The video below was made with the Trustworthy Computing Team at Microsoft. As we learned, there is a debate brewing in the world of software security. It's a debate about how to report problems that are discovered in software - what the industry calls "vulnerabilities". I'll let the video speak for itself on covering the issues.
For this post though, I want to talk about the use and power of visual metaphors, which was a big challenge for this project. Here's a question for you: how do you visualize software? We've used box like you see in a computer store, DVDs, binary code, etc. These still aren't the best, but it's an ongoing challenge. Now, if software is hard to visualize, what about software vulnerabilities? That's a whole-other can of worms.
This project, like many that we do, prompted us to come up with a symbol that is used throughout the video. This is risky because if the symbol doesn't work for the client, it means taking two steps backward and completely rethinking the visuals. For the idea of software vulnerability, we chose to use a chain metaphor. Software is a system that works together and a vulnerability is essentially a crack in one of the chain links - it compromises the power of the whole system. By making this point clear early in the video, we were able to establish a visual symbol of vulnerability that we could use for a lot of scenes.
Thankfully, Ken and the Trustworthy Computing Team liked the chain idea and the video. See what you think:
While licensing our videos is still the focus of our business, we have taken on a few custom projects this summer. The first to be published is a video we were hired to produce called "SharePoint in Plain English," about Microsoft's enterprise collaboration tool. The focus of the video is to introduce Sharepoint and illustrate the old way (project info exists on multiple computers) vs. new way (project info lives in SharePoint).
Updated: Microsoft has made this video available for download so you can share it easily on Intranets, presentations, etc.
One of the things that attracted us to this project was the potential to expose our work to SharePoint users. We were so happy to work with the SharePoint team, who was flexible and very open to our interpretations. It was one of the smoothest projects we've completed to date and we appreciate their focus and dedication. Plus, it's always nice to work with local organizations.
Over the last few weeks Iâ€™ve been working with the folks at Microsoft, like Bill Reid, Korby Parnell and Jonathan Grudin, to learn more about blogging at Microsoft for a related project at the company. Here are some of my broad observations:
Microsoft is serious about blogging. They have support from the very top and the biggest reason for the support is the increasing value of transparency and putting a human face on Microsoft. See this video of Steve Ballmer.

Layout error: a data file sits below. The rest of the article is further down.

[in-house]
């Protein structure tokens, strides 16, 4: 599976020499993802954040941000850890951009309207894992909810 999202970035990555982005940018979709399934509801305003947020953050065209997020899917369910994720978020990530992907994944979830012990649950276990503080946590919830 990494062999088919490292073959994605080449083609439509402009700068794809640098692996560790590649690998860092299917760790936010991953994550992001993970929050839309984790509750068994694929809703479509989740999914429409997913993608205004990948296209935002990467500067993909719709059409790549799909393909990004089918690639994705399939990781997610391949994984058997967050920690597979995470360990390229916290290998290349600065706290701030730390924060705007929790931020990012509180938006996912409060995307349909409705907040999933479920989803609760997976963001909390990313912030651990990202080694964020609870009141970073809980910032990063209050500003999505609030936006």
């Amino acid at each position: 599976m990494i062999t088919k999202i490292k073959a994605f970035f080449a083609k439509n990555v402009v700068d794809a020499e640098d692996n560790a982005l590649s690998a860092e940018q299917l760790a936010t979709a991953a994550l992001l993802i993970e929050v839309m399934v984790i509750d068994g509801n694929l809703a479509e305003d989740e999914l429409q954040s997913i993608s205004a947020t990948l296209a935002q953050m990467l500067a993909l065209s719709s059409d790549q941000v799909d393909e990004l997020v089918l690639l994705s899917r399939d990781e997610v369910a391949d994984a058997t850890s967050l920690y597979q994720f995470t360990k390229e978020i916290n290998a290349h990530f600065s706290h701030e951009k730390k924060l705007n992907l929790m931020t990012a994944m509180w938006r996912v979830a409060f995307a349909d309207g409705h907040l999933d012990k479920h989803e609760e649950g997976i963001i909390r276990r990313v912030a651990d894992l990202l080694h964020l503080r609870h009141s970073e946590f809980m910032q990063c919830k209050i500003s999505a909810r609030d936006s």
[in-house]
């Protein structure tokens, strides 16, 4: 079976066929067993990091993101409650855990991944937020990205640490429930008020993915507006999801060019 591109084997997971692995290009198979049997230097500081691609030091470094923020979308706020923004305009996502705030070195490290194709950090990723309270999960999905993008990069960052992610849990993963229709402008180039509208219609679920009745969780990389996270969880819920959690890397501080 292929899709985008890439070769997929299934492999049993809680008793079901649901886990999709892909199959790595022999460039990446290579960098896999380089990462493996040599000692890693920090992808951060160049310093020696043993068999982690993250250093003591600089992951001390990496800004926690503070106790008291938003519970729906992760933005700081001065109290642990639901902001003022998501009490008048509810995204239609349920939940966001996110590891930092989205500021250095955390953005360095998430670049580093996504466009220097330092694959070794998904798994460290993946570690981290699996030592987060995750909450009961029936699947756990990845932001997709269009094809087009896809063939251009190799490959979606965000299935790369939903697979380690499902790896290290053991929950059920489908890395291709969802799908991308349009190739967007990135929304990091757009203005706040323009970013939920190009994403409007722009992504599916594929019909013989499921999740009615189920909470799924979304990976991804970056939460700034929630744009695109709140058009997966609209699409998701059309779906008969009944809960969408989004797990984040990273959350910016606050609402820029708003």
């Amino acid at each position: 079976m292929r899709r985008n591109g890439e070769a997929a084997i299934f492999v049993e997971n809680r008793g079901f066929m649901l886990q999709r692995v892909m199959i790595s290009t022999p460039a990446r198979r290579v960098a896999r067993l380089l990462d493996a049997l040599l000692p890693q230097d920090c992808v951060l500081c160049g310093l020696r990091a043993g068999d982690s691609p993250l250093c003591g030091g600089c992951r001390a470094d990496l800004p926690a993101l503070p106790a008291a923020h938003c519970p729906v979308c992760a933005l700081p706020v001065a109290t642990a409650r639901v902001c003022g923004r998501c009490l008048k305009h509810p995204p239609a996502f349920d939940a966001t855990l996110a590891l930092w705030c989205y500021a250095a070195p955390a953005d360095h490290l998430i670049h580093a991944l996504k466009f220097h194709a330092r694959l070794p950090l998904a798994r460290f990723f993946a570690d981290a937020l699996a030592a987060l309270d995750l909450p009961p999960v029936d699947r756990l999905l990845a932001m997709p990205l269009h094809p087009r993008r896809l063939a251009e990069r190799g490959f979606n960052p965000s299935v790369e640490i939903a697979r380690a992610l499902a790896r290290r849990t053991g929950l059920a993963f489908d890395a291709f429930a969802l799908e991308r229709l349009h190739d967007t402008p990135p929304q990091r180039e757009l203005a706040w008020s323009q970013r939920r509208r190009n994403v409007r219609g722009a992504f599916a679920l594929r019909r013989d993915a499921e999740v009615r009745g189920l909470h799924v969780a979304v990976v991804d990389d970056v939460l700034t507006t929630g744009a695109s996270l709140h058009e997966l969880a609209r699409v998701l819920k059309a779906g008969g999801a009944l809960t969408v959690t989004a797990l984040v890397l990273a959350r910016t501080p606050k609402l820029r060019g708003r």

The demand comes from individuals. More than a couple of times, Iâ€™ve heard quotes from employees saying â€œIâ€™m tired of Microsoft being called an evil empireâ€??. Employees see blogging as a way to show Microsoft is a different and more human company.
External blogs outnumber internal blogs 3-1, which is vastly different than other large companies that are blogging like Sun, IBM and Intel. Why? See point #2 above.
Blogging at Microsoft is very hands off. The biggest policy is â€œDonâ€™t be Stupidâ€?? and the PR and Legal teams have adopted a very open and supportive approach to blogging.
There are people within the company like Betsy Aoki and Korby Parnell who are driving the blog strategy and working every day to educate and inspire people to understand blogging.
Two Microsoft blogs that represent the most popular forms of blogging are the personal bloggers, like Raymond Chen and the Team blogs like the IE Team Blog. A number of teams are looking to follow in the footsteps of the IE team.
Microsoft Research has been studying blogs and how and why they are used within the company. See Lilia's posts about her internship at Microsoft Research.
Itâ€™s working. The company is seeing the blogs play a positive role in public relations and communications with the market at large. This is adding to the executive support.
There are very few, or perhaps zero fake bloggers or blogs.
You can see for yourself. The majority of external Microsoft blogs are found at MSDN and TechNet
Despite what some may think about Microsoft, I see the blogs as a demonstration that the company is trying to change. Blogging is becoming a part of the way they do business and if you ask me, they are doing it the right way through organic growth and openness.
Iâ€™m just starting a new project that should be really interesting. Iâ€™m working with Bill Reidâ€™s group at Microsoft, which does IT Solutions. Like so many other teams at the company, they are interested in using blogs as a way to support and connect more personally with customers.
When we first started talking about the project, it was about using blogs as a feedback loop, where the blogs would facilitate customer feedback that could be used to improve products, in this case, IT solutions. What we found was that this was putting the cart before the horse. This was about the time I wrote the Wiki This post.
Now, weâ€™re focusing the project on the blogging first- understanding best practices for building readership, listening to the blog world, writing for a blog, etc. Overall, we hope to increase the blog literacy of the IT solutions group so that the team can identify the ways in which a blog may help them achieve their goals individually and as a group.
I'm also excited to be working loosely with Lilia Efimova (Mathemagenic), who is doing an internship at MicrosoftResearch studying how they are using blogs. Like her, I hope to blog what I can.